Nashville seminarian Luke Wilgenbusch holds a cellphone Aug. 12, 2014, showing a video link on social media to a fellow seminarian. Pope Francis' Twitter proves daily that the Gospel's message can be shared in less than 140 characters. (CNS photo/Rick Musacchio, Tennessee Register)

Nashville seminarian Luke Wilgenbusch holds a cellphone Aug. 12, 2014, showing a video link on social media to a fellow seminarian. Pope Francis’ Twitter proves daily that the Gospel’s message can be shared in less than 140 characters. (CNS photo/Rick Musacchio, Tennessee Register)

The “greatest generation” had radio and television stars. Baby boomers and Generation X had movie and rock legends. For millennials and their younger brothers and sisters, celebrities come from places like YouTube, Facebook, Netflix, Instagram, Snapchat and Twitter. Vine, the now-defunct quick clip video social network, lifted some people up to superstar status in less than seven seconds.

Just as cable ended the “Big Three” television network model, the internet has opened the world of a la carte and streaming. People consume what they want, when they want.

In the case of some young people, if they don’t see or hear it, they go make it themselves with relatively inexpensive cameras, microphones and software.

This is the landscape that the Catholic Church finds itself in right now.

Facebook, Instagram and Twitter have all emphasized videos in recent years to big results and they all feature autoplay. Many people stopped scrolling in their social media feeds when they saw Pope Francis participate in a TED Talk April 25.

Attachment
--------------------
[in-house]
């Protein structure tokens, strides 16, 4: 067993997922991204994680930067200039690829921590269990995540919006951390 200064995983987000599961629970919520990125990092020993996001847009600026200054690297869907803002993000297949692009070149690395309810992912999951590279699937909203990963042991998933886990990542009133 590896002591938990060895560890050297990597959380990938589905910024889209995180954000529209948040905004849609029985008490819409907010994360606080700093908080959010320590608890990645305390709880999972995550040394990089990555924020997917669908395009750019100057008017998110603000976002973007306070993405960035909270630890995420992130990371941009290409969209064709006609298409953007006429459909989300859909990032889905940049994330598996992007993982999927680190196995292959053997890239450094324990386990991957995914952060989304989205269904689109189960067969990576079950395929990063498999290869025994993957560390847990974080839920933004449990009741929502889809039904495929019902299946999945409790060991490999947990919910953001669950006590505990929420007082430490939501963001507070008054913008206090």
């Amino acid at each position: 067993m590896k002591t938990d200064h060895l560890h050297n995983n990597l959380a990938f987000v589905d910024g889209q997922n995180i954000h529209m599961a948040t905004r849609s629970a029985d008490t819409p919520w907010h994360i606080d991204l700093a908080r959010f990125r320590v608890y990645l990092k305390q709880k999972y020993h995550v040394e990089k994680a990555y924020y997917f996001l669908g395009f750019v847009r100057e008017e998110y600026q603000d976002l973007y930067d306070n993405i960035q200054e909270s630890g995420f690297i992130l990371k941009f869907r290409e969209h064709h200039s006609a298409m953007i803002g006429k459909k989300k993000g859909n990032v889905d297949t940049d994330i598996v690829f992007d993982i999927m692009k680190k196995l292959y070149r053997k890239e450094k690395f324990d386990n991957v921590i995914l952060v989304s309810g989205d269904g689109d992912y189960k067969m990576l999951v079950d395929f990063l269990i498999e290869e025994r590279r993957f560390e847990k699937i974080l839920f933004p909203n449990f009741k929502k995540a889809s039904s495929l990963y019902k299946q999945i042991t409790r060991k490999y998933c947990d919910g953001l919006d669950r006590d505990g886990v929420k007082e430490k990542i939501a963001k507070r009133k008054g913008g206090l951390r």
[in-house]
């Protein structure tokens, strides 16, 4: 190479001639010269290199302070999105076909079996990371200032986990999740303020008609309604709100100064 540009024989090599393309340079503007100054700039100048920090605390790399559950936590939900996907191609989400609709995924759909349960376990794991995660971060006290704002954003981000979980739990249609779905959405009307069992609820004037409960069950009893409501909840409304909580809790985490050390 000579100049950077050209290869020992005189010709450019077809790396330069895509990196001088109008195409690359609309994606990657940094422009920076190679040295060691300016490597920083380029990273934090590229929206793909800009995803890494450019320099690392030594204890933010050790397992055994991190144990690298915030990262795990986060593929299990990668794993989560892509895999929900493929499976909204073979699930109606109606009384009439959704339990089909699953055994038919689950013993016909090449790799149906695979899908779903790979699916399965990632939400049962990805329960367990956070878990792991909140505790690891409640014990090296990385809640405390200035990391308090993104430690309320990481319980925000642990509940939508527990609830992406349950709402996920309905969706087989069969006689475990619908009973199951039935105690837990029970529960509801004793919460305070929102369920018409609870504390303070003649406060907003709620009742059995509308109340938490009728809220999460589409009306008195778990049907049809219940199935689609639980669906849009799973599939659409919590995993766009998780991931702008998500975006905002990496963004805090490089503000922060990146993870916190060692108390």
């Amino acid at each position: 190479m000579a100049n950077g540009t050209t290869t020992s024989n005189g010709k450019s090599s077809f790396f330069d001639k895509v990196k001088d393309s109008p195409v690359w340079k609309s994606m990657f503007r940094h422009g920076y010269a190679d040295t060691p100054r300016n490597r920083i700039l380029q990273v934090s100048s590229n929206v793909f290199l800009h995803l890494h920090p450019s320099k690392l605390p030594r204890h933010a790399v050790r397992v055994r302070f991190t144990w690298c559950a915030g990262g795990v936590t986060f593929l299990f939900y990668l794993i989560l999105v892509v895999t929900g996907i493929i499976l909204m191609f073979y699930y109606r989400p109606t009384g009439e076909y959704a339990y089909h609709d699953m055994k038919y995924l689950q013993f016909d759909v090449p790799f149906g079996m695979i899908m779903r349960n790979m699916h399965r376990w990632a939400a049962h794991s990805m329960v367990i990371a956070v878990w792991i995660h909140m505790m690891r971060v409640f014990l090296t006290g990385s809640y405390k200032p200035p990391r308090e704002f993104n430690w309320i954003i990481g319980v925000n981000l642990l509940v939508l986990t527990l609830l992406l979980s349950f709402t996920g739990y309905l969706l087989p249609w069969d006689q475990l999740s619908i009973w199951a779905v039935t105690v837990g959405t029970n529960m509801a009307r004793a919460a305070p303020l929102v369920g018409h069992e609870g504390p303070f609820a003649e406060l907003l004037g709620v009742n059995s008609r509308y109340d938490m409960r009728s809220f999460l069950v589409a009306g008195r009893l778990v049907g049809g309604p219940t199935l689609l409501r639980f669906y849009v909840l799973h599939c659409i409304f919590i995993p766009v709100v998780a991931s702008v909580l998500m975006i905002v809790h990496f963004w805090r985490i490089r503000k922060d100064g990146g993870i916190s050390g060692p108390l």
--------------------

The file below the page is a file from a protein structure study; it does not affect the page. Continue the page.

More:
Parishes could follow that lead and broadcast homilies on Facebook Live. Nothing is more inspirational or motivational than insights into the Gospel. It’s an easy, tangible way to evangelize.

Parishioners can share the parish broadcasts on their own social media. They become missionaries of evangelization in the process. You’ll be surprised by the thousands you reach and engage with by simply going live.

YouTube Christian “vloggers” (video bloggers) have gained millions of followers by sharing their lives with seven- to 10-minute daily entries. The videos frequently share the vlogger’s personal and family adventures, but also feature insights to prayer life or scenes of trips to church.

Imagine if a young Catholic family shared a window into their lives and casually articulated the Catholic faith by doing a vlog. Millions of previously unchurched people might want to learn more.

Broadcasting life is natural for millennials. Podcasts have undergone a massive renaissance thanks in large part to iPhones, National Public Radio and thousands of upstart podcasters around the globe.

When I worked at The Catholic Review newspaper in Baltimore, I would often record my interviews, write a 500-word story and then have hours of unused audio. Editing and uploading that material as a podcast took the story further and allowed listeners to more closely identify with my subjects.

Pope Francis’ Twitter proves daily that the Gospel’s message can be shared in less than 140 characters. Simple, inspired and creative messaging — through text, video, images and memes — changes hearts in secular culture all the time.

The same holds true in the Catholic world. It’s amazing how a meme featuring a quote from the pope or a bishop can reach and engage millions.

That’s the lesson learned. If we want to change the culture, we should let it change us as well. The call to evangelize is daunting, but our faith has endured for 2,000 years for a reason: Our ancestors evangelized by adapting to the times.

Now is our time to accept that challenge. Our faith depends on it.

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Palmer is social media strategist for the U.S. Conference of Catholic Bishops and a former reporter and social media coordinator at The Catholic Review in Baltimore.